About this paper

Appears in:
Pages: 7842-7846
Publication year: 2016
ISBN: 978-84-608-5617-7
ISSN: 2340-1079
doi: 10.21125/inted.2016.0848

Conference name: 10th International Technology, Education and Development Conference
Dates: 7-9 March, 2016
Location: Valencia, Spain

SOCIAL EQUITY AND JUSTICE THROUGH EDUCATION: EXPLORING ONLINE LEARNERS’ PERSONAL AND SOCIO-ECONOMIC HISTORIES

A. Grigoryan

Petroleum Institute (UNITED ARAB EMIRATES)
During the past 15 years, the popularity of online degree programs has increased dramatically. Just as the Internet and the World Wide Web transformed culture and society with speed that gained higher momentum at the advent of Web 2.0 at the turn of the century, online learning has transformed the field of education with its increasing popularity and student demand. A large part of the demand in online learning is led by the influx of students historically considered “nontraditional”entering postsecondary institutions. Many recent academic as well as mainstream publications [1]–[5] point to a “fundamental shift in student demographics” characterized by a large number of “nontraditional” students seeking educational opportunities. These students seek flexible course delivery methods that can help them meet their career and family obligations while also fulfilling their educational goals [5].

The trend of large numbers of nontraditional students enrolling in postsecondary institutions began over 15 years ago and coincided with the beginning of the online learning boom. Since nontraditional students make up the majority of the student body in all undergraduate degree programs and since research shows that nontraditional students are more likely to choose distance education than traditional ones [6], it is reasonable to assume that nontraditional students are a majority in online degree programs.

Despite the hope for a better and more financially stable future that online education offers nontraditional learners, retention has remained a significant problem in online learning. Statistically, nontraditional students, upon enrollment in a postsecondary degree-granting institution, are less likely than traditional students to remain enrolled for five years and attain a degree [6]. In fact, several studies have found that attrition rates for online programs are generally much higher than those of onsite programs[7]–[10]. More recently, Patterson and McFadden [11] found dropout rates at online institutions can be six to seven times higher than that of face-to-face programs. In fact, dropout rates of as high as 50% are not unusual [12].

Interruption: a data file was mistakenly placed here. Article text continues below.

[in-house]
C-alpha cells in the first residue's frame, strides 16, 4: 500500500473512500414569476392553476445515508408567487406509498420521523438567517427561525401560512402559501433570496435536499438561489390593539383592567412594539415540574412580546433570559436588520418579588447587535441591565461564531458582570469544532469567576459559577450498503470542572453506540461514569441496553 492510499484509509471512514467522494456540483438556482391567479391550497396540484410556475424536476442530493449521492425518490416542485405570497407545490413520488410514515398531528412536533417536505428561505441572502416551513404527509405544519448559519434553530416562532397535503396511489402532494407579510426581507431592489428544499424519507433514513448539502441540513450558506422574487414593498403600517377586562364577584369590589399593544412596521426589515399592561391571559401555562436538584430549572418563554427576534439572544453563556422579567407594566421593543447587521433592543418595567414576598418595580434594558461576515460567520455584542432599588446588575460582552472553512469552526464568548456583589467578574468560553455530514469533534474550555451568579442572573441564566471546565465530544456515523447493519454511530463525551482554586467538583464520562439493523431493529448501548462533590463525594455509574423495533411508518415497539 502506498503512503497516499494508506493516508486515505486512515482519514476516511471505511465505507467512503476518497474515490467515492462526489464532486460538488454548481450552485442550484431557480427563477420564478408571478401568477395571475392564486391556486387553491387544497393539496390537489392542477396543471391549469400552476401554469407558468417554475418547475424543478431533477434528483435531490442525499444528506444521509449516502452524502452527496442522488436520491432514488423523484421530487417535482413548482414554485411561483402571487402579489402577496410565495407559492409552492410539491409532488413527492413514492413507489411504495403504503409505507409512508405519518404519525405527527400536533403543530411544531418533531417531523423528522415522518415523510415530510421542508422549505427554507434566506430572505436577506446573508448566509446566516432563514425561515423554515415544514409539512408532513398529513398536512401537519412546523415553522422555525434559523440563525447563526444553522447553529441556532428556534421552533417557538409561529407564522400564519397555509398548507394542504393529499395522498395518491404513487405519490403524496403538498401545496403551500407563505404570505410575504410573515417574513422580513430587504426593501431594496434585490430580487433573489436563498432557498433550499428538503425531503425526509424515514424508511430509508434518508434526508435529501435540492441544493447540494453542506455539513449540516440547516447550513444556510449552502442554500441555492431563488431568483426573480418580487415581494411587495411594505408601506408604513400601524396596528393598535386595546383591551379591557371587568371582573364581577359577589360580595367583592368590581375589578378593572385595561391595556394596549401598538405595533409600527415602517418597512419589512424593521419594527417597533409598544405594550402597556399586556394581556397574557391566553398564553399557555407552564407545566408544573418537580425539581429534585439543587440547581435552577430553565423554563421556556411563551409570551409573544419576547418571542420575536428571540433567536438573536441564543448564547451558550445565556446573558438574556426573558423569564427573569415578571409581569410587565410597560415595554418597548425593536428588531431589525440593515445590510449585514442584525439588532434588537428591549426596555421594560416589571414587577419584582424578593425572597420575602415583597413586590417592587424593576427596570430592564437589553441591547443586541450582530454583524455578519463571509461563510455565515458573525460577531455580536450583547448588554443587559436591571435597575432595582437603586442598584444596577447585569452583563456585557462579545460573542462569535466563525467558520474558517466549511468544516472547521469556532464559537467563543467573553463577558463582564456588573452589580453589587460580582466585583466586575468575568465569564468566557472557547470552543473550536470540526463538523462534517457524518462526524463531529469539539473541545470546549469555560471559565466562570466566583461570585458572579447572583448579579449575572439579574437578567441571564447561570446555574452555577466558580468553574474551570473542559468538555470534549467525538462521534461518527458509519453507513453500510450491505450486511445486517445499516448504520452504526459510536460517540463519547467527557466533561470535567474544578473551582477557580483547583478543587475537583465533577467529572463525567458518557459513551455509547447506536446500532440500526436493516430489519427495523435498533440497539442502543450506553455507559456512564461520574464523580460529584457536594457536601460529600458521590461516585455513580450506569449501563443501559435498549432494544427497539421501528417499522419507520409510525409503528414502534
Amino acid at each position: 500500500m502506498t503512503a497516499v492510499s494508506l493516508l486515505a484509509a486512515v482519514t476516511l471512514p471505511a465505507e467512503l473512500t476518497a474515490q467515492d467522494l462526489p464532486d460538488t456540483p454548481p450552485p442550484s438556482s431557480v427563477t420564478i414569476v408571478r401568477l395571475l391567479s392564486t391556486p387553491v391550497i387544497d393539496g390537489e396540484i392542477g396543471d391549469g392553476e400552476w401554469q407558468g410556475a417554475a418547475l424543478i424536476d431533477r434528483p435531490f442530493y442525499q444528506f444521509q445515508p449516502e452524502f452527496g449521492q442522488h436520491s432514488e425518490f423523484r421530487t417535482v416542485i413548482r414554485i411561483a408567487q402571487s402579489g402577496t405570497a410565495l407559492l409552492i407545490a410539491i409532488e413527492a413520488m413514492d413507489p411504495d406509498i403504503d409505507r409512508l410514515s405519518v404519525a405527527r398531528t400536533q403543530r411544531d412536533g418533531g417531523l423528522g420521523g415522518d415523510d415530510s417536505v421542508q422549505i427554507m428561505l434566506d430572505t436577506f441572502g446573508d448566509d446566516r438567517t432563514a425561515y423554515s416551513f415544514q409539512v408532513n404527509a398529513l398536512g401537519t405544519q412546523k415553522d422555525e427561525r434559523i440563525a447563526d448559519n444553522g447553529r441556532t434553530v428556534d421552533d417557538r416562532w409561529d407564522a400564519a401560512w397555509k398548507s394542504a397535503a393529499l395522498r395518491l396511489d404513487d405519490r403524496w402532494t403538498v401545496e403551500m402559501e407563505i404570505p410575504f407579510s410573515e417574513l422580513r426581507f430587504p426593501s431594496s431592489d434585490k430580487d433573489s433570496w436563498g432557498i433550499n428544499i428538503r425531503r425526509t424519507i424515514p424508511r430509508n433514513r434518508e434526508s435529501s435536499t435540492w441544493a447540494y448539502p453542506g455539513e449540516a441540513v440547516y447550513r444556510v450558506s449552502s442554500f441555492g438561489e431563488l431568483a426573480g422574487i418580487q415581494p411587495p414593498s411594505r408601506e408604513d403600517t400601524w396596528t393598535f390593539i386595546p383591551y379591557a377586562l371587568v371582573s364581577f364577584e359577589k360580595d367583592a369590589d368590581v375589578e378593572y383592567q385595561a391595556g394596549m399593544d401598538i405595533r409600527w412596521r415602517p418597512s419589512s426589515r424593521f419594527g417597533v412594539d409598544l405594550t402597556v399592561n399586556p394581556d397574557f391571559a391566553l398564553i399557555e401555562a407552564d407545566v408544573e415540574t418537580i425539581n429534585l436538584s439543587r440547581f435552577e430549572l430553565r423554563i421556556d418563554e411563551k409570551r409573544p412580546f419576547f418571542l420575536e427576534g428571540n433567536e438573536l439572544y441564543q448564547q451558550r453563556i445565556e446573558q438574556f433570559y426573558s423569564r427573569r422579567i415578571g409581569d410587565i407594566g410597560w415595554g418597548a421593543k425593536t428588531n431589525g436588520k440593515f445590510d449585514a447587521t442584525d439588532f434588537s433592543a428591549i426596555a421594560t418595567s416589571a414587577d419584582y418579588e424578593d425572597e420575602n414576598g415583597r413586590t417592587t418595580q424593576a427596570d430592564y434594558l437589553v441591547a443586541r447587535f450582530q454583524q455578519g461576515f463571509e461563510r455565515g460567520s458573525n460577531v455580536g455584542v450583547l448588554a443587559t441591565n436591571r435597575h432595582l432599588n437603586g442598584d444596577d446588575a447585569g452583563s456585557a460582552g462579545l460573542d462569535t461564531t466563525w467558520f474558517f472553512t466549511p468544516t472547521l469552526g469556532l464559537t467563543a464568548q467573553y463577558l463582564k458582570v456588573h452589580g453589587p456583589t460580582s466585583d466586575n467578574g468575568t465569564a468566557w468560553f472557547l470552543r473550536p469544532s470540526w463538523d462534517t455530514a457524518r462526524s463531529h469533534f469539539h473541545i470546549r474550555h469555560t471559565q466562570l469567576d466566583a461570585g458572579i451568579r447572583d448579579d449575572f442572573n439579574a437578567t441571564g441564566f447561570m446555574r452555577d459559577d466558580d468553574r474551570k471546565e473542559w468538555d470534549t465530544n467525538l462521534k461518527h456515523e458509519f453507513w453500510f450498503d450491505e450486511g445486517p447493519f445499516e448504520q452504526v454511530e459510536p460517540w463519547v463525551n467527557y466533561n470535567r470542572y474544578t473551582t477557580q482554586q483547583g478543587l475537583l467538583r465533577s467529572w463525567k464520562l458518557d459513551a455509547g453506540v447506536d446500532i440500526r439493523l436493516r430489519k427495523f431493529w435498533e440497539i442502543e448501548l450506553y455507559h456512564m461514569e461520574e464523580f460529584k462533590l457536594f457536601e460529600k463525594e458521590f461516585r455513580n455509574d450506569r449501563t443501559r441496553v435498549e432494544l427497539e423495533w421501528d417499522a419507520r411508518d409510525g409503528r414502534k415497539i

Based on the social-constructivist approach thatexplores the social and cultural context in which people live and work, this paper will report the findings of a qualitative study that used interviews with diverse online learners to understand their experiences of being online students within the social, personal, and economic context that makes up their histories. The study also aimed to determine the factors that lead students to online learning and the challenges nontraditional students face during their studies that my prevent them from completing their degrees. The presentation will aim to answer the following questions: What leads students to online learning? What are personal, social, and economic factors that play a significant role in non-traditional students’ history, which may include dropping out of traditional community colleges or universities? What steps can online and onsite institutions do to help nontraditional students reach academic success in online and on-site degree programs?
@InProceedings{GRIGORYAN2016SOC,
author = {Grigoryan, A.},
title = {SOCIAL EQUITY AND JUSTICE THROUGH EDUCATION: EXPLORING ONLINE LEARNERS’ PERSONAL AND SOCIO-ECONOMIC HISTORIES},
series = {10th International Technology, Education and Development Conference},
booktitle = {INTED2016 Proceedings},
isbn = {978-84-608-5617-7},
issn = {2340-1079},
doi = {10.21125/inted.2016.0848},
url = {http://dx.doi.org/10.21125/inted.2016.0848},
publisher = {IATED},
location = {Valencia, Spain},
month = {7-9 March, 2016},
year = {2016},
pages = {7842-7846}}
TY - CONF
AU - A. Grigoryan
TI - SOCIAL EQUITY AND JUSTICE THROUGH EDUCATION: EXPLORING ONLINE LEARNERS’ PERSONAL AND SOCIO-ECONOMIC HISTORIES
SN - 978-84-608-5617-7/2340-1079
DO - 10.21125/inted.2016.0848
PY - 2016
Y1 - 7-9 March, 2016
CI - Valencia, Spain
JO - 10th International Technology, Education and Development Conference
JA - INTED2016 Proceedings
SP - 7842
EP - 7846
ER -
A. Grigoryan (2016) SOCIAL EQUITY AND JUSTICE THROUGH EDUCATION: EXPLORING ONLINE LEARNERS’ PERSONAL AND SOCIO-ECONOMIC HISTORIES, INTED2016 Proceedings, pp. 7842-7846.
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